Free range claims fall short of expectations
Consumer advocacy group, Choice, has today released a report which has found that 213 million eggs sold in Australia last year under the ‘free range’ label failed to meet consumers’ expectations of the free range claim and fell short of the national model code of practice.
The report, which also found consumers pay nearly double the amount for free range eggs compared to caged, has been released ahead of a meeting of state, territory, and federal ministers on Friday that will decide whether to progress a national free range egg standard.
“If you are paying extra for eggs labelled ‘free range’ today, the sad fact is you are most likely being misled and ripped off,” said Choice director of campaigns and communications, Matt Levey.
“Many consumers are paying extra assuming hens are staying in the equivalent of a comfortable bed and breakfast but instead they’re stuck in a crowded backpacker hostel. We need a national standard so that anyone claiming to sell ‘free range’ eggs has to meet minimum requirements,” Levey says.
Choice’s research found that some of the largest egg brands including Pace Farm, Farm Pride, Manning Valley, Woolworths, and Coles –have stocking densities that are at odds with consumers’ expectations and the model code of 1500 birds per hectare.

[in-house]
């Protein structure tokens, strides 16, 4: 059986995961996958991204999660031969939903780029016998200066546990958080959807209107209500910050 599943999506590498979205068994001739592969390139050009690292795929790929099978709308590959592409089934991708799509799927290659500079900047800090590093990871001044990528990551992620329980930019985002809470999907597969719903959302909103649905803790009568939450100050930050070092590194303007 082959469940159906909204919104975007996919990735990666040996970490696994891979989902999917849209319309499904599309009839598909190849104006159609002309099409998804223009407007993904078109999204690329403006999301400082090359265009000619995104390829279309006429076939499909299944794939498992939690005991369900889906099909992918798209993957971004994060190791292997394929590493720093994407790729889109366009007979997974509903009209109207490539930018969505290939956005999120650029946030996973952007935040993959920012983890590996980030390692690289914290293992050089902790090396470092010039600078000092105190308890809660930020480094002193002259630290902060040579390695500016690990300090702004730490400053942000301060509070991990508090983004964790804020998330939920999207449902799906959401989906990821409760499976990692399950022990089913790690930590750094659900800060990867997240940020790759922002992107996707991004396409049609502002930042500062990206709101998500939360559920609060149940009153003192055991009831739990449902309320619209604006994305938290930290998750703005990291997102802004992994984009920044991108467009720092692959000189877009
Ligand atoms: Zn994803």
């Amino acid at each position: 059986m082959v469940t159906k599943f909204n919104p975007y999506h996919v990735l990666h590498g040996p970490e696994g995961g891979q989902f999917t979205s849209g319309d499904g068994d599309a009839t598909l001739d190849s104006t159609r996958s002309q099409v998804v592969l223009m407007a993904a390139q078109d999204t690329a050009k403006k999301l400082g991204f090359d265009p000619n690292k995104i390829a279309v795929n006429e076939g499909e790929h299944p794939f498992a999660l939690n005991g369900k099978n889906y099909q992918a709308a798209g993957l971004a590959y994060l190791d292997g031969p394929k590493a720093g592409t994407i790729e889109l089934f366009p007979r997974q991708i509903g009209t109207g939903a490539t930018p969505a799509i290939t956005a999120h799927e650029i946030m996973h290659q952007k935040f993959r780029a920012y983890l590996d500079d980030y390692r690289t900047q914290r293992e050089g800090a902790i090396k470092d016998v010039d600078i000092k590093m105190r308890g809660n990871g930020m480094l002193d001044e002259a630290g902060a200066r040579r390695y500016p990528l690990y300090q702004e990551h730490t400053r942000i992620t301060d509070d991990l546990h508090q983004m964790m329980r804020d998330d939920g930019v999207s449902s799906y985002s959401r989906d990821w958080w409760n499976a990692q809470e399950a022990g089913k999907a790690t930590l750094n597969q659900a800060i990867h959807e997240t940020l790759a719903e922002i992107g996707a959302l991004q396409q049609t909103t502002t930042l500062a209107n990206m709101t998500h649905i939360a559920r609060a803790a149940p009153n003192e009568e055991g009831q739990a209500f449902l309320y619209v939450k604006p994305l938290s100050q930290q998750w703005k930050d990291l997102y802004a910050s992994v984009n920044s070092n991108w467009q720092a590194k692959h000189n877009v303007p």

The consumer group says that Friday’s ministerial meeting will have the opportunity to end the free-range rip-off, which currently sees some of the largest-scale producers charge the highest prices.
“We could only find stocking densities for 35 of the 55 free range products investigated – and only 17 of those were on the carton – showing there is a massive information gap,” Levey said.
“Stocking densities ranged from 185 to 10,000 hens per hectare. Despite this extreme variation, there was no absolute correlation between the price of eggs and the stocking density. It looks like some businesses are hoping to cash in on consumer demand for genuine free range eggs without delivering for hens.
“While the ACCC has taken a number of producers to court in a bid to define what free range isn’t, an enforceable national standard would be an efficient and simple way to level the playing field and remove industry and consumer confusion.
“Consumers want labels that make sense and deliver on their promises. Eighty four per cent of egg buyers agree that a mandatory national standard is needed while only two per cent did not believe there should be a standard,” Levey said.